16 The Court of First Instance went on to note that, in pursuance of the abovementioned commitments which the Commission had imposed upon itself, the statement of objections sent to the appellants was accompanied by an annex containing a list summarizing all the 2 095 documents which made up the Commission' s file, specifying, for each document or group of documents, whether it was accessible to the appellants or not and identifying six categories of documents which were not made accessible to them: first, documents for purely internal Commission purposes; secondly, certain correspondence with third-party undertakings; thirdly, certain correspondence with the Member States; fourthly, certain published information and studies; fifthly, certain reports of verifications; and, sixthly, a reply to a request for information made under Article 11 of Regulation No 17 (paragraphs 31 and 32 of the judgment under appeal).

17 In paragraph 33, the Court of First Instance held:

"It is thus apparent that the applicants have no real grounds for complaining that the Commission did not make accessible to them certain purely internal documents, which the Court of First Instance has already decided did not have to be disclosed. The same applies necessarily to certain correspondence with the Member States and published documents and studies. The same applies again to the reports of verifications, the answer to a request for information made by the Commission and certain correspondence with third-party undertakings, to which the Commission was entitled to refuse access by reason of their confidential nature. An undertaking to which a statement of objections has been addressed, and which occupies a dominant position in the market, may, for that very reason, adopt retaliatory measures against a competing undertaking, a supplier or a customer, who has collaborated in the investigation carried out by the Commission. Finally, for the same reason, the applicants cannot maintain that the complaint submitted to the Commission under Article 3 of Regulation No 17 was wrongly made only partially available to them (documents 1 to 233). Accordingly, the Commission' s refusal to disclose those documents to the applicants cannot, in this case, affect the legality of the Decision."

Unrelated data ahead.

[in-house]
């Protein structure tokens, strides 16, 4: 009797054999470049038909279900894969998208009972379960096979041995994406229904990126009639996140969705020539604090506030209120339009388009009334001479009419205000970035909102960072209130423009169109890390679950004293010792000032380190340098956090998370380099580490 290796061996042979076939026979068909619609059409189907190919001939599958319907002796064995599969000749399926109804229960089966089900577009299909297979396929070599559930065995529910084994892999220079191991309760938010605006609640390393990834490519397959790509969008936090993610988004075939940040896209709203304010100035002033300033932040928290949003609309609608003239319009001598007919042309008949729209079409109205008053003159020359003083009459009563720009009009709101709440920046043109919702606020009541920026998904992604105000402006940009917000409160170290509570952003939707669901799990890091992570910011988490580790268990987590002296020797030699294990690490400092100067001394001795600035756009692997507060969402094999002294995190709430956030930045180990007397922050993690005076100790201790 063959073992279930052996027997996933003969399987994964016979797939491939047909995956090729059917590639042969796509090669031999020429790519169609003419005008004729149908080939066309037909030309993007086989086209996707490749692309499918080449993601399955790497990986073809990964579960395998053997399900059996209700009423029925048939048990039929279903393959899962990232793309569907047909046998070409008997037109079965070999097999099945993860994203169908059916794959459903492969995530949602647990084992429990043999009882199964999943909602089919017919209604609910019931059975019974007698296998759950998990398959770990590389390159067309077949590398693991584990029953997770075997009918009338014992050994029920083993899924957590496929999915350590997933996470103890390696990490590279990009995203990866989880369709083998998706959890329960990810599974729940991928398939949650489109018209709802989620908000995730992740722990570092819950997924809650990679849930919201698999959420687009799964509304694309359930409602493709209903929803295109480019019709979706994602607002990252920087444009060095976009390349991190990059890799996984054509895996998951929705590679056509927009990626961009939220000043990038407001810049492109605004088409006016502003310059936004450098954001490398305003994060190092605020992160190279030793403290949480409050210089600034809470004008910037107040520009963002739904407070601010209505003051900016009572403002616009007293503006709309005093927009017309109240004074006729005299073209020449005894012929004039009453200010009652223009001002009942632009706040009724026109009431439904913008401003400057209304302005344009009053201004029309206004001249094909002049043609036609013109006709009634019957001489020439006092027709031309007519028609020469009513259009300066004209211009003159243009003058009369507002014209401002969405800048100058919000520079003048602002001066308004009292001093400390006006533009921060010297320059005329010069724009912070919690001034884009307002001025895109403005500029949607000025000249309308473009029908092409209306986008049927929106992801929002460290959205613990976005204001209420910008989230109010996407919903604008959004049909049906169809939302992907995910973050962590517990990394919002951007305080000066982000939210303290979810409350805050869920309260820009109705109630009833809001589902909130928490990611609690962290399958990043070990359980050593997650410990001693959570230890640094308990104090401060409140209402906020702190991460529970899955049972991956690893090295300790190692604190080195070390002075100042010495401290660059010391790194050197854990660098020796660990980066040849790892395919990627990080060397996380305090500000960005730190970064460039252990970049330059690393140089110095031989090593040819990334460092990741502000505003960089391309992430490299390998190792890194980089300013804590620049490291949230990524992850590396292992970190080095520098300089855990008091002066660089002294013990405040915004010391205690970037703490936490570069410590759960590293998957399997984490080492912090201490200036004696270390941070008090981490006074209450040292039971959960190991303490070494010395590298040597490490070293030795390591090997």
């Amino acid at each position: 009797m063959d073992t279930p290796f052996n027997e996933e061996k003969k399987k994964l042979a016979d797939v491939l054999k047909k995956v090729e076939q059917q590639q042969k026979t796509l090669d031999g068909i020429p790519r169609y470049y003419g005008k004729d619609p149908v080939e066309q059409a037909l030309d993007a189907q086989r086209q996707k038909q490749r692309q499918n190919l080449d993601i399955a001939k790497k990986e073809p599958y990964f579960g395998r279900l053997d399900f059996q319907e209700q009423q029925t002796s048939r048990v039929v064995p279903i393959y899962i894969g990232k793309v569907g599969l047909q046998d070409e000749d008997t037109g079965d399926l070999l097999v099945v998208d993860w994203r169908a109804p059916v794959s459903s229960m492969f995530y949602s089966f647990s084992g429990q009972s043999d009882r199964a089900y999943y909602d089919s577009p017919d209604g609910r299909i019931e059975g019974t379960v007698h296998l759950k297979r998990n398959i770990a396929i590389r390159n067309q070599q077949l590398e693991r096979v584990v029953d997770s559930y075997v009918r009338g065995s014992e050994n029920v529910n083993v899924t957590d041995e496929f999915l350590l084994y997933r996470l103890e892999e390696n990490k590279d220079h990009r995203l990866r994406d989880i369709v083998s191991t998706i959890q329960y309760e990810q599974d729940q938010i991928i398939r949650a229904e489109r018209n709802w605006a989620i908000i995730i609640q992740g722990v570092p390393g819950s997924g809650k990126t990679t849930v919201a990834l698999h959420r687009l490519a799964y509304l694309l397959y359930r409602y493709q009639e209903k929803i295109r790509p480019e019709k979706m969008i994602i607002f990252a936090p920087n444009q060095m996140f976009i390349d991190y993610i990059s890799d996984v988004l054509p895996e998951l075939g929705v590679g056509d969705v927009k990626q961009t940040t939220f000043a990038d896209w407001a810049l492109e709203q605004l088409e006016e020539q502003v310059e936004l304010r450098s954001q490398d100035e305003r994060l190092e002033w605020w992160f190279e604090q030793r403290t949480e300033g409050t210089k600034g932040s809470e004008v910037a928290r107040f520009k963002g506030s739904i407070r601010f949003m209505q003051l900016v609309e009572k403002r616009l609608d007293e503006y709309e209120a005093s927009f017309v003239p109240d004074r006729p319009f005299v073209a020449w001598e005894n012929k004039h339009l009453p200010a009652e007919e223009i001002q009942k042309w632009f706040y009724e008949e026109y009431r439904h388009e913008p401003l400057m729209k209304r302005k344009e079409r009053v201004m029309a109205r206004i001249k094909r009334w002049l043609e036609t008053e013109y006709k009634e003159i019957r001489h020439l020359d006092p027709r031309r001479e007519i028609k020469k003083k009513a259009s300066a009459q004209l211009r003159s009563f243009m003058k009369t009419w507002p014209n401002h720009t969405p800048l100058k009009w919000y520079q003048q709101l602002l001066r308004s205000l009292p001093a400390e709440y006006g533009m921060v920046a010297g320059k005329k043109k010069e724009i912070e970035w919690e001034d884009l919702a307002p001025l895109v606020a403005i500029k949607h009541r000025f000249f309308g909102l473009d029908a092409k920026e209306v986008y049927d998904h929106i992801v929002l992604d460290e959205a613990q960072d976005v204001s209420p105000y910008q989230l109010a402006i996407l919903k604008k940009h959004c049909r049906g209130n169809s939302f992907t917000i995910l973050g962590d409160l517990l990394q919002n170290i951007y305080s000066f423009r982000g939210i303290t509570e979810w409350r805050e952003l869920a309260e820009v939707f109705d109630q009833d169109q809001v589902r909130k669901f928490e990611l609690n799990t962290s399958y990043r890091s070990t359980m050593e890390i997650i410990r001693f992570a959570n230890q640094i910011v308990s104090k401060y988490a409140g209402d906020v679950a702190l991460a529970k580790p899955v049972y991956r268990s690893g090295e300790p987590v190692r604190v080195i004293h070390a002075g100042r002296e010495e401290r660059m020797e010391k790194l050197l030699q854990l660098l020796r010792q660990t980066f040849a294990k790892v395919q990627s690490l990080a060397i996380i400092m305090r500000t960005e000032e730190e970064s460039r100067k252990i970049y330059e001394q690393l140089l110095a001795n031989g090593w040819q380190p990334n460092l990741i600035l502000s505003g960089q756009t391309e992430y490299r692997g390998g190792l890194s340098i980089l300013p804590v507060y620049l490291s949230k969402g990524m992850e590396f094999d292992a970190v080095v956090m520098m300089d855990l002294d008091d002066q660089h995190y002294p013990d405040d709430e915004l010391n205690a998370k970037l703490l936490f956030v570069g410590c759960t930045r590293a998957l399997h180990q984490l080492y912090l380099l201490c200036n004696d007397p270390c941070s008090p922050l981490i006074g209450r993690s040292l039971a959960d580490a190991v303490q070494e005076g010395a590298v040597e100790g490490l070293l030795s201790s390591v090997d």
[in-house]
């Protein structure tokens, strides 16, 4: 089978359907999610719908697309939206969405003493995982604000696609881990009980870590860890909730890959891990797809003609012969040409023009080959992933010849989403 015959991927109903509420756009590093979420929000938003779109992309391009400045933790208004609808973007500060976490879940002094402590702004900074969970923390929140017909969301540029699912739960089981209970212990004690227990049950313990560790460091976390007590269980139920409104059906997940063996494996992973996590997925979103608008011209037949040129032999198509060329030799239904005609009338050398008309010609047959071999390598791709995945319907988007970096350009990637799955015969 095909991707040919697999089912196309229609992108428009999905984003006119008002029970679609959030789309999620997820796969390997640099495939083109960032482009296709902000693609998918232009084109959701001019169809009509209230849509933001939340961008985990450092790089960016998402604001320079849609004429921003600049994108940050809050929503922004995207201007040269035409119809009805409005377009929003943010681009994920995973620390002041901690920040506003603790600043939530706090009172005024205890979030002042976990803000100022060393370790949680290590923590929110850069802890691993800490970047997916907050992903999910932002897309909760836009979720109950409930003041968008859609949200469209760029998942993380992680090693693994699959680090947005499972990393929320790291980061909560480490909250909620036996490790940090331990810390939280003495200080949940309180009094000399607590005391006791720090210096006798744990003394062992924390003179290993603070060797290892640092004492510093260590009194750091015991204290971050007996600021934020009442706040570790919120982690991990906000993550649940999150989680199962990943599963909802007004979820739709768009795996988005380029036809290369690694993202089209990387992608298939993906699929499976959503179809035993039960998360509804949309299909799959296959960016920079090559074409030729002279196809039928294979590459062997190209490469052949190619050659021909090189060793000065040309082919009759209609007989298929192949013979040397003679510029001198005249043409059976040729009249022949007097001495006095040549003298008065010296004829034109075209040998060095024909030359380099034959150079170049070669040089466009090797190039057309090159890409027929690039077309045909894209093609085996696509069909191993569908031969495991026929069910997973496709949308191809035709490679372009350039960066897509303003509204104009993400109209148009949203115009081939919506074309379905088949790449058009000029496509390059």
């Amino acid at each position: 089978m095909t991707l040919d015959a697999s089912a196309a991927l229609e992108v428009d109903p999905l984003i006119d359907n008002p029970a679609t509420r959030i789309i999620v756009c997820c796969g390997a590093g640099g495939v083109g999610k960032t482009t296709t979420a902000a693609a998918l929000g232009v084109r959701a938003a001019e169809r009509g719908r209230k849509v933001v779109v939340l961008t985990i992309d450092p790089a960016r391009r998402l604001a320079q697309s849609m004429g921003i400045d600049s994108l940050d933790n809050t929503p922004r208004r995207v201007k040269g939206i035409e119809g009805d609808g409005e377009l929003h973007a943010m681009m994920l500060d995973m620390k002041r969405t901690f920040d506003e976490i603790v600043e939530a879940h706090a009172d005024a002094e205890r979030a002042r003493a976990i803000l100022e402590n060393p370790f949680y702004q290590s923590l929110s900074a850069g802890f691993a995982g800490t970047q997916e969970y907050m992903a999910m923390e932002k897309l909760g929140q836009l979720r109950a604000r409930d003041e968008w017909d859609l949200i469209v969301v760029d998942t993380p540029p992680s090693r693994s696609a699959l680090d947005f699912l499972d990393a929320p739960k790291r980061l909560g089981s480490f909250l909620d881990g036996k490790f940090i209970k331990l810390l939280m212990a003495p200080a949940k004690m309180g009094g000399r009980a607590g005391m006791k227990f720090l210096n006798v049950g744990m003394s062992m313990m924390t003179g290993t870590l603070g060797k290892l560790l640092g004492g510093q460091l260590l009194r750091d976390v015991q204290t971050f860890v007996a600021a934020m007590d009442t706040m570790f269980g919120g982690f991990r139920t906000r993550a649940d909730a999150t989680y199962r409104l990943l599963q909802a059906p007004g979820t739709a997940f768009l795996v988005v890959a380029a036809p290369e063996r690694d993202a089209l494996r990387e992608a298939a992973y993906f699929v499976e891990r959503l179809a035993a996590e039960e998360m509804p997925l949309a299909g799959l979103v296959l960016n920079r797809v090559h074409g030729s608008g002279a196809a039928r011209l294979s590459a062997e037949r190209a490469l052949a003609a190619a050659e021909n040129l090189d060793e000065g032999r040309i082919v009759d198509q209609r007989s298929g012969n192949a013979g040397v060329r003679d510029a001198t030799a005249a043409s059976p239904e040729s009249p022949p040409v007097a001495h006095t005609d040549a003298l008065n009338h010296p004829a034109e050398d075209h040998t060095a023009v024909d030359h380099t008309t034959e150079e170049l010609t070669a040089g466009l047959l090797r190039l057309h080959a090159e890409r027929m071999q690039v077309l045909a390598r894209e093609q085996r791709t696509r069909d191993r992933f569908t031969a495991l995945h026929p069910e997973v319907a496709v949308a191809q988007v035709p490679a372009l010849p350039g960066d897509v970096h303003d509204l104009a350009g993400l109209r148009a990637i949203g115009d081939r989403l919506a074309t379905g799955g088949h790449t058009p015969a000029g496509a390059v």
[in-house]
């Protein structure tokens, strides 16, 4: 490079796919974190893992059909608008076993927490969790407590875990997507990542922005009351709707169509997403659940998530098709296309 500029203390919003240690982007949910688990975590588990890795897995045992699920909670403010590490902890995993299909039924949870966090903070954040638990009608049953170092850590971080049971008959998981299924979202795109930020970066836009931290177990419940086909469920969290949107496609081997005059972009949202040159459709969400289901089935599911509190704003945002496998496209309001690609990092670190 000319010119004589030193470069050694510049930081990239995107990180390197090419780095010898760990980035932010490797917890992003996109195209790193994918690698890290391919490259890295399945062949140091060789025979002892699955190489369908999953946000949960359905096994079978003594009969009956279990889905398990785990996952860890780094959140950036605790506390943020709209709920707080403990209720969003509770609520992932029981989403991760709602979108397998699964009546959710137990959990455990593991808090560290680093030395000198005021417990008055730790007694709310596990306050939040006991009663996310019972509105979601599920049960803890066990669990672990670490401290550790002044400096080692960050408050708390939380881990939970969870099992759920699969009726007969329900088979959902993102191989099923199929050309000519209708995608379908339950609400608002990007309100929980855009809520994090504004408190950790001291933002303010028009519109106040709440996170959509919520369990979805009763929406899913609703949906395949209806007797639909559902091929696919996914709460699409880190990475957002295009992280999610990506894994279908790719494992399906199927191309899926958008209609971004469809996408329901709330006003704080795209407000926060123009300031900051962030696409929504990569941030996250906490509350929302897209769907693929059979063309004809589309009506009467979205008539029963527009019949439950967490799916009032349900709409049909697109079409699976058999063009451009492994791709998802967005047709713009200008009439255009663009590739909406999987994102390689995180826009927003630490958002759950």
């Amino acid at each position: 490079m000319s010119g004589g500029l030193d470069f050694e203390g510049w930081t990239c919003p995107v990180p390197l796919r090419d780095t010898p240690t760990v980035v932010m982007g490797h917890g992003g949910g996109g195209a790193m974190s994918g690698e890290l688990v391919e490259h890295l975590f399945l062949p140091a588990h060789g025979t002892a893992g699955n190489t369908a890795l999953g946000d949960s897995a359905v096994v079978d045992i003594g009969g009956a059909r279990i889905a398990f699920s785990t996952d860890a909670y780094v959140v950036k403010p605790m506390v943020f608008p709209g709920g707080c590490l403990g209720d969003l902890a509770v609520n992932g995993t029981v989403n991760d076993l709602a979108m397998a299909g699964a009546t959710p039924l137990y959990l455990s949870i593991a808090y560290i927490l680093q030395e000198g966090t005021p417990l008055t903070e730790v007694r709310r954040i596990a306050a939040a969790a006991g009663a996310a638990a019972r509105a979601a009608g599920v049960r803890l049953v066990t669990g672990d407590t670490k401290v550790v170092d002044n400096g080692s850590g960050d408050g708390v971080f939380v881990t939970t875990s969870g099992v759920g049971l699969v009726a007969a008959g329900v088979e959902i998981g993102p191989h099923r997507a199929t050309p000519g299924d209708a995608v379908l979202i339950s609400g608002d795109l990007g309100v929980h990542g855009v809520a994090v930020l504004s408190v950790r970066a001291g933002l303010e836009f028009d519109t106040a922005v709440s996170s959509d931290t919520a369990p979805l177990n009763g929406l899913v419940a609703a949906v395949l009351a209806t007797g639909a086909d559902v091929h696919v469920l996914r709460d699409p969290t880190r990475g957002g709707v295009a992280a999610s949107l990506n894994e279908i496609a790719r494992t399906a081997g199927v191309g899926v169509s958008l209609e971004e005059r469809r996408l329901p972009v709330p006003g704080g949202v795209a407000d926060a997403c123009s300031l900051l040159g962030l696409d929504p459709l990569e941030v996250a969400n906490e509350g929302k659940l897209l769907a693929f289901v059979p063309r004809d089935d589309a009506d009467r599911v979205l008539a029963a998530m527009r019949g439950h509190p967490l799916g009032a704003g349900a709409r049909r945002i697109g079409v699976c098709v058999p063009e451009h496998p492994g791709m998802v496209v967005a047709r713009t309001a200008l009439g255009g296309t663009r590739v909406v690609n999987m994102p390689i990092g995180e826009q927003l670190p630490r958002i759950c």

18 In support of their plea the appellants state, first, that the Court of First Instance wrongly held that the Commission complied with its obligation to make available all documents, whether in their favour or otherwise, in its files which were not of a confidential nature.

19 Secondly, the appellants argue that the Court of First Instance should itself have examined the documents in the file.

20 Thirdly, the appellants criticize the Court of First Instance for having upheld the Commission' s non-disclosure of certain documents on the sole and inadequate ground that if they had been disclosed, retaliatory measures might have been taken against the supplier of the information. In their view, to deny flatly to the undertakings concerned any access to any of the information contained in a document which is not strictly confidential violates the principle of proportionality.

21 When considering whether this plea is well-founded, it must first be borne in mind that observance of the rights of the defence requires, inter alia, that the undertaking concerned must have been enabled to express its views effectively on the documents used by the Commission to support its allegation of an infringement (Case 322/81 Michelin v Commission [1983] ECR 3461, paragraph 7).

22 The appellants do not deny that the Court of First Instance could, without infringing the principle of observance of the rights of the defence, hold that the Commission is not obliged to disclose internal documents and other confidential information. They merely allege that the Court of First Instance misapplied that principle when it considered that the documents referred to in paragraph 33 of the judgment under appeal fell within the specified categories of documents not to be disclosed or, at the very least, failed to give sufficient reasons for that finding.

23 Finally, as the Advocate General has observed at point 125 of his Opinion, the appellants did not complain before the Court of First Instance that an incriminating document was not disclosed but rather that the documents which were not disclosed might have been helpful to their case. The criterion for non-disclosure, they claimed, should not be whether the Commission relies on a document but whether the document is truly confidential (see paragraph 22 of the judgment under appeal).

24 It must therefore be determined whether the Court of First Instance was entitled to find that the documents not disclosed fell within the categories of documents which the Commission may legitimately refuse to disclose by reason of their confidential nature.